Whether you’ve been working for a construction company and have dreams of branching out on your own, or you’re just someone who is handy on the tools considering your options, starting a construction company could be the next step. It could enable you to use your skills and experience to earn an income while managing your own hours. However, while even the smallest and simplest of businesses require meticulous planning to give them their best chance of success, a construction company can involve a lot more risk. Here are the key factors you need to consider when starting your own construction company.
Create your business plan
Having a carefully researched and constructed business plan is the first step on your journey. You need to put your plan in writing outlining your business goals, how you intend to achieve those goals, and in what time frame. This includes your funding plan, how you will attract customers, how you will price your services, the supplies tools and equipment you will need, how much all of this will cost and how much you will turnover in years 1-5.
Source your funding
Your business plan will be necessary should you require a loan or funding from an investor to kickstart your business. For example, if you need tools or a vehicle to get your company off the ground the bank or investor will need to see that you have a realistic and profitable plan in place before they part with money. You need to convince them that they will see a return on their investment. Be cautious about interest rates and terms of the loan to ensure you aren’t at risk of defaulting.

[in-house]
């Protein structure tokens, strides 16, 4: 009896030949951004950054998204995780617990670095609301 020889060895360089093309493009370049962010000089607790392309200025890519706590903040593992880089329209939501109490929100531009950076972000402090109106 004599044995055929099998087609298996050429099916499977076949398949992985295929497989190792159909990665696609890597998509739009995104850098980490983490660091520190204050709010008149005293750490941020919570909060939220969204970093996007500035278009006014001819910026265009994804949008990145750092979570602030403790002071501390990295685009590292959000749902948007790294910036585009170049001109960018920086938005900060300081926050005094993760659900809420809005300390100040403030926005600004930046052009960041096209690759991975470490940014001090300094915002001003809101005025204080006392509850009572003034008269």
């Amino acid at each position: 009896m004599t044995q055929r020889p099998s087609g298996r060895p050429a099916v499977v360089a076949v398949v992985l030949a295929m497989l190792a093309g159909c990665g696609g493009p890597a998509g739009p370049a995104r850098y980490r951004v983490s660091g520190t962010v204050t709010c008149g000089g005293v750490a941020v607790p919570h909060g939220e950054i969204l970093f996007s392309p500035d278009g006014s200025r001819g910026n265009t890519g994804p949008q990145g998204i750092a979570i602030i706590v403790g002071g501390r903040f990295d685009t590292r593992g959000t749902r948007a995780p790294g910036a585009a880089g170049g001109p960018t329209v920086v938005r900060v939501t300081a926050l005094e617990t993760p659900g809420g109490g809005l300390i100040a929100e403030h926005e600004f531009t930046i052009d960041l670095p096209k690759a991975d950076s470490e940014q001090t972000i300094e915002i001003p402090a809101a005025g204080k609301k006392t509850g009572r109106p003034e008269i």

Register your business
You need to register your construction company in your state and check any local government regulations which might apply to you. For example, you will usually need to register your business name, apply and pay for a business license and any certification. You should also apply for an Employer Identification Number (EIN) from the IRS.
Get the right insurance
Working in construction requires various types of insurance such as public liability insurance and indemnity insurance. Be sure to compare a range of policies to ensure that you have the correct level of cover for the work you intend to provide.
Find tools and equipment
Make a list of all the equipment you have. Some items may need repairing, servicing or replacing and you may need to invest in brand new equipment depending on the work you are intending to carry out. Your tools should be as high-quality as you can afford from a reputable brand such as Leister. Trying to save money is understandable, but your tools and equipment are not where you should be cutting corners.
Plan your marketing and advertising
When your business is ready to operate it’s time to invest some time and possibly money into a marketing campaign. There are many potential marketing techniques and platforms to use but in the first instance, you may need to offer discounts and incentives so you can build up a portfolio of satisfied customers. Hopefully, this would then lead to referrals and recommendations and you can begin to build your brand reputation.